Thursday, June 13, 2024

Learning to Let Go: My 2024 Hawaiian Holiday

The term "Hawaii" is a synonym for Paradise. For me, the word has always meant sundrenched beaches, magnificent waves, majestic cliffs, and the fact that salt water (not blood) courses through my veins. Hawaii is a place where all cultures meet and mix. Its ethnicity is as diverse as its cuisine. Some call Hawaii a mosaic. Others call it a melting pot. For 19 years, I simply called it home.

During my visit, I spent much of my time at the beach where I grew up. Kailua Beach is a 2-mile crescent of white sand lined with palm trees. My first day back I spent 6 hours at this beach, 3 of them in the water. As the waves curled over me, all my senses conspired to conjure up memories of me rompong in the waves as a boy. I looked down at my hands, the blue veins now knotted under papery thin skin, quite unlike the youthful fascia that once glistened like polished teal. Behind me, in the distance, the sheer majesty of the mighty Koolua Mountains evoked the same sense of awe I felt when I was young. 

A dream come true, this land called Paradise.

The other beach I spent most of my time at was Waikiki, where the royal sport of surfing was invented.  As a teenager, I surfed Waikiki by day and bussed tables after sunset to the light of tiki torches. Tourists, locals, and newcomers of all races party together at this legendary beach. Becky and I used to say that Waikiki at sunset was the most beautiful spot on earth. Of course, not every memory of Waikiki is a pleasant one. It was here that my cousin Pila (Bill) died while surfing. Surfing, I suddenly realized, had its dangers. But as kids, most of the time we were completely oblivious to them. Life was an endless highway. 

I've met a few people who hated living on Oahu. But not many. They were scared of moving to a tiny dot in the middle of the Pacific, to an island you couldn't drive away from. But if you enjoy the ocean, you will love Oahu. Life in Hawaii is lived outdoors. I was blessed to be taught to love the sea from a very early age. My favorite part about being a kamaaina (born in Hawaii) is and always will be the way I've learned to appreciate the beauty of God's creation. The culture of Hawaii, even its food, keeps drawing me back. I have spent my life traveling the world and have been blessed to sample the cuisine of countless countries, but a plate lunch of teri chicken with two scoop rice and one scoop mac salad -- have I died and gone to heaven?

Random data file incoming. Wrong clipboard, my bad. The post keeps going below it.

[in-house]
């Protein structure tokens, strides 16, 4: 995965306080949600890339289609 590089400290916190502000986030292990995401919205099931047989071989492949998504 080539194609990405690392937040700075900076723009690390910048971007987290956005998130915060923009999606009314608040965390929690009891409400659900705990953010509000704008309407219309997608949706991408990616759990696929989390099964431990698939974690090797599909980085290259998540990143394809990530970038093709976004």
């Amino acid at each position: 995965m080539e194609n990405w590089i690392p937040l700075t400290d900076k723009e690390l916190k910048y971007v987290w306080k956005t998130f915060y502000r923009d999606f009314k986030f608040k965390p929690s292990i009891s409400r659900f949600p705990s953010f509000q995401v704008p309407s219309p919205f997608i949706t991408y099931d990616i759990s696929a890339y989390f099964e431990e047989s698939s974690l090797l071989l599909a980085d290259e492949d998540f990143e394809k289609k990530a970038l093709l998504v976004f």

Let me remind you. Nothing in our lives happens by accident. I was meant to be born and raised on Oahu. I was meant to be shaped by godly islanders whose influence I still remember today with a great sense of gratitude. It was there that I was saved and baptized and nurtured as a young boy. It was there I learned to love life despite all its hardships. "Isles of the Blest," wrote Mark Twain after visiting Hawaii, "that is to say, the Sandwich Islands -- to this day the peacefullest, restfullest, sunniest, balmiest, dreamiest haven of refuge for a worn and weary soul the surface of the earth can offer -- a bloomy, fragrant paradise, where the troubled may go and find peace, and the sick and tired find strength and rest. There they are, the divine Islands, forever smiling, shining in the sun, forever out on the sparkling sea, forever inviting you."

Have you noticed? Nostalgia has an immense power over us. Studies show that roughly one-third of all American adults over 30 have revisited their childhood home. They are not necessarily interested in seeing people from the past. They visit the places that once comprised the landscape of their childhood and youth. The choice to do so makes sense when you realize that home is a part of your personal identity. Hawaii was the place where my values were established and where I learned important lessons about life. It isn't about a physical place. It's about knowing that wherever we live on this earth we will always be temporary. It's about reaffirming who you are in the present and where you belong. When you leave a place with memories so deep that even its smells can trigger an emotional response, you find it easy to affirm the words of Billy Graham, "My home is in heaven. I'm just passing through this world." Just as we have to let go of things that aren't serving us so that we can make room for things that are better aligned with God's plan for our lives, so we must learn to let go of what has served us. Going home is a reminder that I should live every day like I'm going to lose what I have, because I am. But the fact that everything in life is temporary makes it all that much more worthy of celebration.

Hawaii is where I retreated to a month after Becky's death. It took me completely out of myself. For those few days, my grief was not insurmountable. The incomparable beauty of the islands was for me the beginning of healing. Even now, when I'm awake at night, I remember the world of Hawaii -- and am at peace. Those who have lived there know this feeling well.

Once Hawaii takes your heart you never fully get it back -- unless, of course, you're in Hawaii. And I try to be, as often as I can.